Science and Technology

An electrifying discovery

M Ramesh | Updated on October 10, 2021

Seebeck effect, a 19th-century discovery, is at the heart of Prof Kanishka Biswas’ technology to convert waste heat to electricity

A ‘magic material’ that maintains a temperature differential, yet conducts electricity

 

The discovery of a material — cadmium-doped silver antimony telluride — that can conduct electricity but not heat has fetched the scientist responsible the prestigious Shanti Swarup Bhatnagar award.

The awardee, Prof Kanishka Biswas of the Jawaharlal Nehru Centre for Advanced Research, Bengaluru, an autonomous institution of the governmental Department of Science and Technology, believes the material has immense industrial applications. It can be employed wherever there is waste heat — from vehicle exhaust to chimneys of power plants.

Tata Steel has latched on to this technology and is working on a prototype to convert waste heat from blast furnaces into electricity. Biswas is also developing a UK-funded project to tap waste heat from chulas (cookstoves) in rural areas into electricity.

Typically, about 65 per cent of all energy embedded in a source (such as gasoline) is wasted as heat. If even a small part of this could be converted into (say) electricity, it is an enormous gain to the economy. That is the significance of Biswas’ discovery.

He told Quantum the material can convert 10-15 per cent of waste heat into electricity.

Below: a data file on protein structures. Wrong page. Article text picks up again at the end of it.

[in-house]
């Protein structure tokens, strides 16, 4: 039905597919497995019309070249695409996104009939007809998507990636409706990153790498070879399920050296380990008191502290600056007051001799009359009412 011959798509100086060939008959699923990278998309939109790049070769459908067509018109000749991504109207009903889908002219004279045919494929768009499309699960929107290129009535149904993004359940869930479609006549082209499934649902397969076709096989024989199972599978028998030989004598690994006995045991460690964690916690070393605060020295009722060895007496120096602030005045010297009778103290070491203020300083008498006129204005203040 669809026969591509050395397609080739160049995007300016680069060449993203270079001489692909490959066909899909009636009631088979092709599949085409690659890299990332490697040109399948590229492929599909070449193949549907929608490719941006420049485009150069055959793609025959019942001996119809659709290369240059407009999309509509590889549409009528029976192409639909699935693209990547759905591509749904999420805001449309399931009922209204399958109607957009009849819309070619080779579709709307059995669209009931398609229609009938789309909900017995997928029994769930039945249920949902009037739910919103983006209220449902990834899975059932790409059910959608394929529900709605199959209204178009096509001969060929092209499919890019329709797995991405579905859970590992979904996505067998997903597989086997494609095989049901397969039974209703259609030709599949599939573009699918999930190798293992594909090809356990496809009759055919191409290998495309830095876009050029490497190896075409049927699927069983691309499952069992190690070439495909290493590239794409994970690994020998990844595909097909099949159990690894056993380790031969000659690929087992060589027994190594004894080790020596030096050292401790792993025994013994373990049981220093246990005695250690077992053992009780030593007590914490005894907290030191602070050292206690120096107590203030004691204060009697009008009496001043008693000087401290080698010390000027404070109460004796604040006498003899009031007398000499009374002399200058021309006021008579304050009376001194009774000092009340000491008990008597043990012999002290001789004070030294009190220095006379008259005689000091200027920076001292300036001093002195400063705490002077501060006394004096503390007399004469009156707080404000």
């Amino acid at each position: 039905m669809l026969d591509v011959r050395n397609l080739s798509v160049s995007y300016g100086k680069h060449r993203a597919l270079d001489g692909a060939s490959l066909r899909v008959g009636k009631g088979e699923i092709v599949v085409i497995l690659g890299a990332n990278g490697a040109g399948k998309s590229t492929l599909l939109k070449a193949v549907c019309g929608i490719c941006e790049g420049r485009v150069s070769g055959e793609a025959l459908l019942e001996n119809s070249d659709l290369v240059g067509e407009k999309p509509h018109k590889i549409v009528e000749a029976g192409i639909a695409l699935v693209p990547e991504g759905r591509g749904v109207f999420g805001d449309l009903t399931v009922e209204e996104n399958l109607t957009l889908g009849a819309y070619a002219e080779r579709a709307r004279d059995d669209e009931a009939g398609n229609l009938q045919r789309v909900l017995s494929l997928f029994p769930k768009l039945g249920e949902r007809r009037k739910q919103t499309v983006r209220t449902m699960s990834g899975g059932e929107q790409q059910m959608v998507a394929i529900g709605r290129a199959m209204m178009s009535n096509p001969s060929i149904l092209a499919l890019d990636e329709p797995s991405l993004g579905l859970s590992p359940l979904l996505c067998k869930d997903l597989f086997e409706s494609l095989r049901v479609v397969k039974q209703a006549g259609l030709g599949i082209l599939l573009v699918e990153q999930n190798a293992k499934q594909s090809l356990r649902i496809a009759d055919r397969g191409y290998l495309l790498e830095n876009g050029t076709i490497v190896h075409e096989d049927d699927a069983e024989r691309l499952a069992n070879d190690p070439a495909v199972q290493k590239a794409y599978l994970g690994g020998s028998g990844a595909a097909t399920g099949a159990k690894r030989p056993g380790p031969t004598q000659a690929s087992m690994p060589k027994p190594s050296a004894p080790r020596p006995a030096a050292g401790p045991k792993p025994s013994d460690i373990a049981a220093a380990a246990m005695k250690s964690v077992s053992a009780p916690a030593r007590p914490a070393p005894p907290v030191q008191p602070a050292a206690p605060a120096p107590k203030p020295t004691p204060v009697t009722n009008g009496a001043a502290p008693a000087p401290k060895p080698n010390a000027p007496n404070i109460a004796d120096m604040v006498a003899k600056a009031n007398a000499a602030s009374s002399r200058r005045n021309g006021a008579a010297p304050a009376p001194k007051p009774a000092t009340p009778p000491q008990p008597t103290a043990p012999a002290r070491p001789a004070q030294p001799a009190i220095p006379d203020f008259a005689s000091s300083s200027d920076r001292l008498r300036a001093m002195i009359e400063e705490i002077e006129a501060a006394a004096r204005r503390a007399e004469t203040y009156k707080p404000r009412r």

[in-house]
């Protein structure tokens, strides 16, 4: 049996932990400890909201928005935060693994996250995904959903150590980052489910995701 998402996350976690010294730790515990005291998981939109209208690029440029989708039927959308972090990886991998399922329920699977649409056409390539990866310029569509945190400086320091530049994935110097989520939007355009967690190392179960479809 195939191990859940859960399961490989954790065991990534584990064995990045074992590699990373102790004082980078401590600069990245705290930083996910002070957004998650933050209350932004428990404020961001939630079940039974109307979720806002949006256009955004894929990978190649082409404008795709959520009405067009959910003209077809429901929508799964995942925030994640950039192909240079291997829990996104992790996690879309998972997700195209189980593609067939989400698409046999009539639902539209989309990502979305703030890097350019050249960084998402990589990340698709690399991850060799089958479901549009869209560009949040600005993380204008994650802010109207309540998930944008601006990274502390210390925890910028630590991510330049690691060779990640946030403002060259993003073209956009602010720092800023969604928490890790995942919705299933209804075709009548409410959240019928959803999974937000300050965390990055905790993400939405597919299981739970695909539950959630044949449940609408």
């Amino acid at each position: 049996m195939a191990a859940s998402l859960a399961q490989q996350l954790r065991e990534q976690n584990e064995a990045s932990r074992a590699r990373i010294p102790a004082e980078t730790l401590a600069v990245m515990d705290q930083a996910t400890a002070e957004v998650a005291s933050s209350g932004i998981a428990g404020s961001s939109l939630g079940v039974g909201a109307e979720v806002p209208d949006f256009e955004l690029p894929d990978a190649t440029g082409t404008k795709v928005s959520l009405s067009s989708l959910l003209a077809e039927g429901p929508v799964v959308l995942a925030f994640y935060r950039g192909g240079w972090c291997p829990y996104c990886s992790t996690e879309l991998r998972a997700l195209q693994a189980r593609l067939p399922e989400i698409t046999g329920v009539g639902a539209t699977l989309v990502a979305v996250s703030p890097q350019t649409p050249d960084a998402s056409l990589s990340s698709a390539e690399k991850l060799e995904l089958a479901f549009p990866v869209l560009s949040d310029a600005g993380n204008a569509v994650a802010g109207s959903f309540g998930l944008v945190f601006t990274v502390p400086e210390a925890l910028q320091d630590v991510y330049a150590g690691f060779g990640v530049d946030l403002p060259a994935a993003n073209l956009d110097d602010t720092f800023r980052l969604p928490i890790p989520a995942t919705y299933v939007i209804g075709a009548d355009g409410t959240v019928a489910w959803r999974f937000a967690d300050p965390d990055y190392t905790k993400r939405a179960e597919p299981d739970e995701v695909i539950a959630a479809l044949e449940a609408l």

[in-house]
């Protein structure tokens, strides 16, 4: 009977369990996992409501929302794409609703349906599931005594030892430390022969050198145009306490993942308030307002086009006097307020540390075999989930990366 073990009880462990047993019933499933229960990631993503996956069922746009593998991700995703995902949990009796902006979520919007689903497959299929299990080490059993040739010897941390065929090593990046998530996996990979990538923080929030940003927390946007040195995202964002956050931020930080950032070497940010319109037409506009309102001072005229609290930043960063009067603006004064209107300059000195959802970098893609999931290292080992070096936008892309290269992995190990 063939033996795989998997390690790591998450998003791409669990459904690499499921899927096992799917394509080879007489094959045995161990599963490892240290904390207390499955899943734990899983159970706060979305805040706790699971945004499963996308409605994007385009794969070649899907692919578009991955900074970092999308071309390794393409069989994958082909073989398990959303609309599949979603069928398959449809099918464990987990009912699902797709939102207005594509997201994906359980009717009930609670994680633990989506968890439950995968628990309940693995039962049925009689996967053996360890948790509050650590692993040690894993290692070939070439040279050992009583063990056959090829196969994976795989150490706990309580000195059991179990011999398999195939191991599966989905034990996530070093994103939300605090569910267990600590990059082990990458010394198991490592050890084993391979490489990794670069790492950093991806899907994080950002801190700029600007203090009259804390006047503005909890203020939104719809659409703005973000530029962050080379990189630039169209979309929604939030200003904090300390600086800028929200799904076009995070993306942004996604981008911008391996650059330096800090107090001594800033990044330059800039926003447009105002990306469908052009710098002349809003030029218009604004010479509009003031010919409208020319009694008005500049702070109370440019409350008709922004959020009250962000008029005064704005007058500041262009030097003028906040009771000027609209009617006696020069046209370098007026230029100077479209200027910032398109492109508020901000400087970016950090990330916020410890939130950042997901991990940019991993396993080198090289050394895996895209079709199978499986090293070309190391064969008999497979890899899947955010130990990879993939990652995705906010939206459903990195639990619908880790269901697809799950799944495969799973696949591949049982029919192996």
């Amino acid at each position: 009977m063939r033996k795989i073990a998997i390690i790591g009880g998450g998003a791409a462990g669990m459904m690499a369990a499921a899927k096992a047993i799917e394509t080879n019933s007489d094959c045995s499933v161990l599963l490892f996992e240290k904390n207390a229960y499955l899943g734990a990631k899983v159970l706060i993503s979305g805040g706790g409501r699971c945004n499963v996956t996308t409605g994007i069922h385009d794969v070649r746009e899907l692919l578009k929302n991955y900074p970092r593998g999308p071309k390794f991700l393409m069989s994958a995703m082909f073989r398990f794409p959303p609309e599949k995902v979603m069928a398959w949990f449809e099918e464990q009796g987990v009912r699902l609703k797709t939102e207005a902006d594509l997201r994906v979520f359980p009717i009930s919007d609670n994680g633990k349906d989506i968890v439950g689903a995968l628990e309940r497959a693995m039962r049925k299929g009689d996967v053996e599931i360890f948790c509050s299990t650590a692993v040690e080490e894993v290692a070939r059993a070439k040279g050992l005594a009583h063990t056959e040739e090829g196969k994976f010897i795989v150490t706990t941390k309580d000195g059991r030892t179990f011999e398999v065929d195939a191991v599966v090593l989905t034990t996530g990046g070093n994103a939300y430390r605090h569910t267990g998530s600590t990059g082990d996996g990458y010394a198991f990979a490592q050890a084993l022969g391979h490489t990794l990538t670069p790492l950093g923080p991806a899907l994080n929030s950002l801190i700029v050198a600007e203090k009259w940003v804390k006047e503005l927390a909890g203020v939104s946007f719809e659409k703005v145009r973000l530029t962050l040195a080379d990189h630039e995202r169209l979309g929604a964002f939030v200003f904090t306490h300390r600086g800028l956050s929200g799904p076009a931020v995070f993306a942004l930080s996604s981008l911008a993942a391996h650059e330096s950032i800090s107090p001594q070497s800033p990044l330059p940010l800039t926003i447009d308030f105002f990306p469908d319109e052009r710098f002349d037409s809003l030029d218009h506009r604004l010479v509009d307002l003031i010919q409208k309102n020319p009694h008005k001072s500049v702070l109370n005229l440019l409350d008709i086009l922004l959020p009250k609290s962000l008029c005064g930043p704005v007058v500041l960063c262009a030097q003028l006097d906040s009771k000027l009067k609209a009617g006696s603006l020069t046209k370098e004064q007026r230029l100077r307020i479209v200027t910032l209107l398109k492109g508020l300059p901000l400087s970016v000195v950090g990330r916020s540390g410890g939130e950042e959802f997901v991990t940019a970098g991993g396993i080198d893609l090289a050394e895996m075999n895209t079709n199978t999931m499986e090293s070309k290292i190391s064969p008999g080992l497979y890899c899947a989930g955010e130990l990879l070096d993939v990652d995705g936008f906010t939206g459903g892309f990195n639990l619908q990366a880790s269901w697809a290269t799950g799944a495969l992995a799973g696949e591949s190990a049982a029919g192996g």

Past forward

At the heart of it is scientific knowledge picked up from nature back in 1822. German researcher Thomas Johann Seebeck discovered that if there is a temperature difference between two regions of two different electrical conductors, an electrical voltage develops, as the heated electrons move towards the cooler ones. For example, if you connect a copper strip and an aluminium strip and heat one of the ends, you can get a small current.

Ever since, researchers have been drooling over the prospect of using this ‘Seebeck effect’ to produce electricity from waste heat. For example, the exhaust gases from vehicles or power plants are hot; if the heat can be employed to raise the temperature of one end of a suitable material — to create a temperature differential between the two ends of the material — you are in business.

But the issue is that the temperature differential will not remain for long. You just can’t keep one end hot and the other cold for long, because the heat will be conducted throughout the material in no time and it will become uniformly hot.

On the other hand, if you use a poor conductor of heat, such as glass, you won’t have the electrical conductivity — so the electricity from the Seebeck effect cannot be tapped.

Material difference

The challenge has been to find a magic material that will keep the temperature differential and yet conduct electricity. The material has to behave like a metal (good conductor of electricity) and glass (bad conductor of heat) at the same time.

Temperature conduction in a material happens because of the migration of ‘phonons’ from the hotter to colder areas. Phonons are ‘particles of heat’, just as photons are ‘particles of light’. The atoms in a material are typically organised as lattice structures (like the scaffolding around buildings); when heat is applied, these lattices vibrate, shaking off phonons. If you stop the flow of phonons, you stop the flow of heat.

This is what cadmium does in Biswas’ material — it stops phonon migration (‘phonon suppression’) while creating a channel for the flow of electrons. Cadmium-doped silver antimony telluride is, therefore, a ‘high-performance thermoelectric material’ that can produce electricity without generating an ounce of carbon dioxide.

Published on October 10, 2021

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